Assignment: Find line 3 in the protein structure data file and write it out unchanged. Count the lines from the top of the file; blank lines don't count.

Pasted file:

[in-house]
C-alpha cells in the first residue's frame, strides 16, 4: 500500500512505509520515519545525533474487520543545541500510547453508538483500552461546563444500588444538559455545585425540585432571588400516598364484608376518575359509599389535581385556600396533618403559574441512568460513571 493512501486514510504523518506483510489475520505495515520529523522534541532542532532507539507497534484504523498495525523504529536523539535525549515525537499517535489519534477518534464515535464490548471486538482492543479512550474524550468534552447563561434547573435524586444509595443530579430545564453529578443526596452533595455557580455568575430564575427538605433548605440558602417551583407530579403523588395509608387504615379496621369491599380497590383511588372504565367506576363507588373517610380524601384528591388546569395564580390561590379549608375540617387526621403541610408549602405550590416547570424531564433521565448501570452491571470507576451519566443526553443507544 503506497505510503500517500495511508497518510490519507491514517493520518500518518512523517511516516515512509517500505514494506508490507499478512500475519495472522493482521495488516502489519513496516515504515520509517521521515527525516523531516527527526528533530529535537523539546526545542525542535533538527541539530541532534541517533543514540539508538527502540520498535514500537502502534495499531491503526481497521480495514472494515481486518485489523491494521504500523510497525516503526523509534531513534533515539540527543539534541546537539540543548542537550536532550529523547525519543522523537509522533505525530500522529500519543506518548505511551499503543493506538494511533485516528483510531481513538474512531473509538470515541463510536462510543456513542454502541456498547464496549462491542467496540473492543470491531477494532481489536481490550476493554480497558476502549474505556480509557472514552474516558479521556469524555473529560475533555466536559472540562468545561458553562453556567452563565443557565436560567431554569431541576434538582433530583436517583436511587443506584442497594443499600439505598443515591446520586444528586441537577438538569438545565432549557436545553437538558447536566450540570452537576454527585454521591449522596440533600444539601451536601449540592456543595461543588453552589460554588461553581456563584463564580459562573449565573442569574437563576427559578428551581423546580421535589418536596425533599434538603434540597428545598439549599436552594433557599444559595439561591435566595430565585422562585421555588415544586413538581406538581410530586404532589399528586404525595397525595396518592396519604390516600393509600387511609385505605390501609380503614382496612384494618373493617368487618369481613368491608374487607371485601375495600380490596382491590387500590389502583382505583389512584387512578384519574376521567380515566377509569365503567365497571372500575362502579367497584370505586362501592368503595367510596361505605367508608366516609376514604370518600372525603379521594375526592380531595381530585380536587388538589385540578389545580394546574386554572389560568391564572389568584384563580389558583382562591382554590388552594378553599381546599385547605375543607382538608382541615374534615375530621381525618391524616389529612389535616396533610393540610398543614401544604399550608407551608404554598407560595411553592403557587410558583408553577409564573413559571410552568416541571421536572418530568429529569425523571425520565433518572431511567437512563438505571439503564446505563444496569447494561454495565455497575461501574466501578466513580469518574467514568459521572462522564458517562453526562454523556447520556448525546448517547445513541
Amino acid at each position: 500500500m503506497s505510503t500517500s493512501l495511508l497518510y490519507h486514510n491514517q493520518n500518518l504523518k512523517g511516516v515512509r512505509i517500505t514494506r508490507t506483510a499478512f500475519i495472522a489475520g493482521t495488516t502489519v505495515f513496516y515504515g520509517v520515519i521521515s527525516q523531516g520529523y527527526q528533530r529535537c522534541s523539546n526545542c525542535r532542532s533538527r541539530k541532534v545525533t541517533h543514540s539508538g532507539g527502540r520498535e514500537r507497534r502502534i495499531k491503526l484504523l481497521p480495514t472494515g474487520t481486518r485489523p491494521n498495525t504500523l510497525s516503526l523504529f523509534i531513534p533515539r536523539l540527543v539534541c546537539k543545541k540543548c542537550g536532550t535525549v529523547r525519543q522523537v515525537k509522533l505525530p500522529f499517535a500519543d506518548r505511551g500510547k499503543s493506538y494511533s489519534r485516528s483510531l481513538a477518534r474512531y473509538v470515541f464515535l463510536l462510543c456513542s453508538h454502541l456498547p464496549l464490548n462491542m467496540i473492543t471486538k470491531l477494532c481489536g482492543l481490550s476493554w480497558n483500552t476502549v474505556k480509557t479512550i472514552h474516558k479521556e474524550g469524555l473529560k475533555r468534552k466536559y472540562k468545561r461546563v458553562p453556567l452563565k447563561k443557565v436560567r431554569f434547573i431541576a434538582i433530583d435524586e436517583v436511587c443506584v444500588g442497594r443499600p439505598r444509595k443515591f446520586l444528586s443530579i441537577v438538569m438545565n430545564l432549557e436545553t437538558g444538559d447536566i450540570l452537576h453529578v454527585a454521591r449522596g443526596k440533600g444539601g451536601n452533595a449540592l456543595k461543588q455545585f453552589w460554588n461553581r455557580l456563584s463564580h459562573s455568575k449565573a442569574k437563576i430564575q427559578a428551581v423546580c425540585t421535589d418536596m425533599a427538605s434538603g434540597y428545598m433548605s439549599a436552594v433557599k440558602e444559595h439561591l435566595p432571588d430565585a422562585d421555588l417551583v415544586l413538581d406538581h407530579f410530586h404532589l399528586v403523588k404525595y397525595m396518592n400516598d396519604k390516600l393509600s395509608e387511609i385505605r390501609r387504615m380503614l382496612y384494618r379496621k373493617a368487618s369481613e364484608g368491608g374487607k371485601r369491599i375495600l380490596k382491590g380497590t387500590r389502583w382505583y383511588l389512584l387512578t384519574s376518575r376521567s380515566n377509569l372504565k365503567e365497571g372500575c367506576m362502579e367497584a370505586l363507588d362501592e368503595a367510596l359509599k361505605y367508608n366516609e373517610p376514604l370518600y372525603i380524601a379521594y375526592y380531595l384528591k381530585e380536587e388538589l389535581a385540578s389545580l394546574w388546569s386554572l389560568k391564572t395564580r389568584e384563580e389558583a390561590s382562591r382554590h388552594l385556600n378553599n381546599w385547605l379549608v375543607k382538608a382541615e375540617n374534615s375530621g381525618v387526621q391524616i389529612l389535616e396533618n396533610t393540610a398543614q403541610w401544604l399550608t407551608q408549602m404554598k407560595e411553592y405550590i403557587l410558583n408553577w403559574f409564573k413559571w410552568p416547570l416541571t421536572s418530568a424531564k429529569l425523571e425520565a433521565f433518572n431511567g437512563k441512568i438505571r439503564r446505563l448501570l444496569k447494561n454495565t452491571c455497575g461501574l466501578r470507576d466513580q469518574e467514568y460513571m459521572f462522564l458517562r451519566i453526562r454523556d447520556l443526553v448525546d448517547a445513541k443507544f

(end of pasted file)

Amino acid at each position: 500500500m503506497s505510503t500517500s493512501l495511508l497518510y490519507h486514510n491514517q493520518n500518518l504523518k512523517g511516516v515512509r512505509i517500505t514494506r508490507t506483510a499478512f500475519i495472522a489475520g493482521t495488516t502489519v505495515f513496516y515504515g520509517v520515519i521521515s527525516q523531516g520529523y527527526q528533530r529535537c522534541s523539546n526545542c525542535r532542532s533538527r541539530k541532534v545525533t541517533h543514540s539508538g532507539g527502540r520498535e514500537r507497534r502502534i495499531k491503526l484504523l481497521p480495514t472494515g474487520t481486518r485489523p491494521n498495525t504500523l510497525s516503526l523504529f523509534i531513534p533515539r536523539l540527543v539534541c546537539k543545541k540543548c542537550g536532550t535525549v529523547r525519543q522523537v515525537k509522533l505525530p500522529f499517535a500519543d506518548r505511551g500510547k499503543s493506538y494511533s489519534r485516528s483510531l481513538a477518534r474512531y473509538v470515541f464515535l463510536l462510543c456513542s453508538h454502541l456498547p464496549l464490548n462491542m467496540i473492543t471486538k470491531l477494532c481489536g482492543l481490550s476493554w480497558n483500552t476502549v474505556k480509557t479512550i472514552h474516558k479521556e474524550g469524555l473529560k475533555r468534552k466536559y472540562k468545561r461546563v458553562p453556567l452563565k447563561k443557565v436560567r431554569f434547573i431541576a434538582i433530583d435524586e436517583v436511587c443506584v444500588g442497594r443499600p439505598r444509595k443515591f446520586l444528586s443530579i441537577v438538569m438545565n430545564l432549557e436545553t437538558g444538559d447536566i450540570l452537576h453529578v454527585a454521591r449522596g443526596k440533600g444539601g451536601n452533595a449540592l456543595k461543588q455545585f453552589w460554588n461553581r455557580l456563584s463564580h459562573s455568575k449565573a442569574k437563576i430564575q427559578a428551581v423546580c425540585t421535589d418536596m425533599a427538605s434538603g434540597y428545598m433548605s439549599a436552594v433557599k440558602e444559595h439561591l435566595p432571588d430565585a422562585d421555588l417551583v415544586l413538581d406538581h407530579f410530586h404532589l399528586v403523588k404525595y397525595m396518592n400516598d396519604k390516600l393509600s395509608e387511609i385505605r390501609r387504615m380503614l382496612y384494618r379496621k373493617a368487618s369481613e364484608g368491608g374487607k371485601r369491599i375495600l380490596k382491590g380497590t387500590r389502583w382505583y383511588l389512584l387512578t384519574s376518575r376521567s380515566n377509569l372504565k365503567e365497571g372500575c367506576m362502579e367497584a370505586l363507588d362501592e368503595a367510596l359509599k361505605y367508608n366516609e373517610p376514604l370518600y372525603i380524601a379521594y375526592y380531595l384528591k381530585e380536587e388538589l389535581a385540578s389545580l394546574w388546569s386554572l389560568k391564572t395564580r389568584e384563580e389558583a390561590s382562591r382554590h388552594l385556600n378553599n381546599w385547605l379549608v375543607k382538608a382541615e375540617n374534615s375530621g381525618v387526621q391524616i389529612l389535616e396533618n396533610t393540610a398543614q403541610w401544604l399550608t407551608q408549602m404554598k407560595e411553592y405550590i403557587l410558583n408553577w403559574f409564573k413559571w410552568p416547570l416541571t421536572s418530568a424531564k429529569l425523571e425520565a433521565f433518572n431511567g437512563k441512568i438505571r439503564r446505563l448501570l444496569k447494561n454495565t452491571c455497575g461501574l466501578r470507576d466513580q469518574e467514568y460513571m459521572f462522564l458517562r451519566i453526562r454523556d447520556l443526553v448525546d448517547a445513541k443507544f